In the 2019 fourth quarter issue of Topics, the journal of BNAPS, I read the article “Classified Mail” by Bill Pekonen. In the article he lists eight different classifications that were used during WWII to indicate how secret the correspondence was. The third classification was Confidential. Having read the classifications, I remembered that I had one of those Confidential Letters.
Figure 1 shows the cover. The letter was mailed in Ottawa on Nov. 4, 1943 using an O.H.M.S. envelope with a free franking on it by A. MacNamara for surface mail. However the sender wanted it delivered in a hurry and so it was sent by air mail at the new rate of 7¢. While it has no sender’s return address, it does have a stamp saying, “If not delivered in five days return to Wartime Bureau of Technical Personnel – Ottawa.”
The letter was sent to Mr. Allister E. Cave, Little Long Lac Gold Mine, Geraldton, Ontario. Why would such a letter be sent to Mr. Cave? The answer is found in the letter that was enclosed in the cover (see Figure 2).
Note first the Red letter line at the bottom of the front page: “All matters relating to this topic are to be treated as CONFIDENTIAL.” This is the line that caught my attention when I read the article in BNAPS Topics. The second item took me to the top of the letter: “RETAIN THE ENVELOPE IN WHICH THIS LETTER WAS DELIVERED.” As I read the letter I discovered that the envelope would be used as identification and assure the bearer of admission to a meeting to be held in Geraldton on November 8th.
Thus the reason for the use of air mail: there was only four days between sending the letter and the meeting. I am not sure how long it would take if it had gone by surface mail.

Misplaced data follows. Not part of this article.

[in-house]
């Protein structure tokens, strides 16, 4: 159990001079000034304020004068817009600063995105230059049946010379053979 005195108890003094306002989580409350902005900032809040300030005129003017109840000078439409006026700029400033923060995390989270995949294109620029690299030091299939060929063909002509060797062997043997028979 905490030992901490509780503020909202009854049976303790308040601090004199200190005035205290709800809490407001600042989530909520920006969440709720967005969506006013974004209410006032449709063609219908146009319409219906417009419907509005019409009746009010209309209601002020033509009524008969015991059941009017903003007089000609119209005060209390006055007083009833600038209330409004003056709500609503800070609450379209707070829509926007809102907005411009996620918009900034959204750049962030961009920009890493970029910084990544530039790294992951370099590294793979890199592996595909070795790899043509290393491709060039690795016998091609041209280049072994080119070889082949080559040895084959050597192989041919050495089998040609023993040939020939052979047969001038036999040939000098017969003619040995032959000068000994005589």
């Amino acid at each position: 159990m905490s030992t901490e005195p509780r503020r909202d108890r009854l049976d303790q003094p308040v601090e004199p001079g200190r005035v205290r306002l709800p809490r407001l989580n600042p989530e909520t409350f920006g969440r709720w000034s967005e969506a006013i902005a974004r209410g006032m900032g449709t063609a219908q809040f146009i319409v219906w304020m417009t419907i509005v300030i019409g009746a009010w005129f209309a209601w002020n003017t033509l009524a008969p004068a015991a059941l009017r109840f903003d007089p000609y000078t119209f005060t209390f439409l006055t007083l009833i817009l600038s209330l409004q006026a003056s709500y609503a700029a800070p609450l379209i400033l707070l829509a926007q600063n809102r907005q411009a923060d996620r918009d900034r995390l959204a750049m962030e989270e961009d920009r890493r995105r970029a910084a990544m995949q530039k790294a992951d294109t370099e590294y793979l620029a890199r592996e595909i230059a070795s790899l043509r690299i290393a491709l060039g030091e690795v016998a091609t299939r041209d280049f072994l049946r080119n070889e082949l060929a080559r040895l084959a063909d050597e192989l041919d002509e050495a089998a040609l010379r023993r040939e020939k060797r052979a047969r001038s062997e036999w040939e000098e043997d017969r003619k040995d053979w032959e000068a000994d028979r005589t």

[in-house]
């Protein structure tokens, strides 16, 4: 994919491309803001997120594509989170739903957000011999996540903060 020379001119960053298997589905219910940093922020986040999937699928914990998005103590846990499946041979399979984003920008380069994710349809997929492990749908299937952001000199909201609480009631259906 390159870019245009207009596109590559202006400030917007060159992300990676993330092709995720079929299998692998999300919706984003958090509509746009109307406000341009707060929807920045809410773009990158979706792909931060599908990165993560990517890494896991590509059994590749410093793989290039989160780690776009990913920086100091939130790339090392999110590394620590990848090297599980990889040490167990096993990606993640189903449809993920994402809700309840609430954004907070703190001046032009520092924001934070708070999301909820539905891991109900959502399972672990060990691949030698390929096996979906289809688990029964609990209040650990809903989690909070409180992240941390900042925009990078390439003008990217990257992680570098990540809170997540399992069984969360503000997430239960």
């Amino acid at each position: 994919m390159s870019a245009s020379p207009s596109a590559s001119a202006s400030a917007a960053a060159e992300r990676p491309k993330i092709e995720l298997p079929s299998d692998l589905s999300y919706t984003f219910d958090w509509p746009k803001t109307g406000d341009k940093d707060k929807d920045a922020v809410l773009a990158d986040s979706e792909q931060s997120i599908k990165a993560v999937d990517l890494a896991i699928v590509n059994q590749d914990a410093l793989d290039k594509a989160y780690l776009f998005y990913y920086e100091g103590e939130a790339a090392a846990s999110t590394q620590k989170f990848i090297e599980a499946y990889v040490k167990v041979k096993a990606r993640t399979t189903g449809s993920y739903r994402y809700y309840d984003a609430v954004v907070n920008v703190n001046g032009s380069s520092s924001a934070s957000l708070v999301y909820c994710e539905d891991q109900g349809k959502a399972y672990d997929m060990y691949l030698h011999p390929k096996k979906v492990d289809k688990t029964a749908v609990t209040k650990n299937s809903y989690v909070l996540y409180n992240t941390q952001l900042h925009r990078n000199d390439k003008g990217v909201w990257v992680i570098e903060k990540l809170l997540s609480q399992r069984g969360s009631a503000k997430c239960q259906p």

Why to Geraldton? Geraldton is located about 50 miles north east of Thunder Bay in a region containing a number of gold mines. I believe that Mr. Cave, the recipient, was the Manager of the Little Long Lac Gold Mine, so he like many of the other people attending would be quite familiar with mining issues, especially the use of explosives.
Why so confidential?
On the second page of the letter (Figure 3) is the agenda for the meeting and the heading is MINES. Not gold mines but LAND MINES – both Anti-Personnel and Anti-Tank that were being used in the war.
So the meeting was about how to detect them and safely remove them.
The attendees could discuss the issue with others who may be of assistance but not to the press. The letter states that “THIS IS A SERIOUS MATTER” and attendees were not to be casual about it and were “not to circulate it heedlessly to the general public.” Thus we can see why it was treated as CONFIDENTIAL – if any information about it was released to the public, in Pekonen’s definition of confidential, “it may prejudice National Security.”
I am not able to find any information about the results of the meeting but we do know that unfortunately mines are still being used by many warring factions in the world today.
Originally published in the Victoria COVID Times, July 2020
by Ed Lewis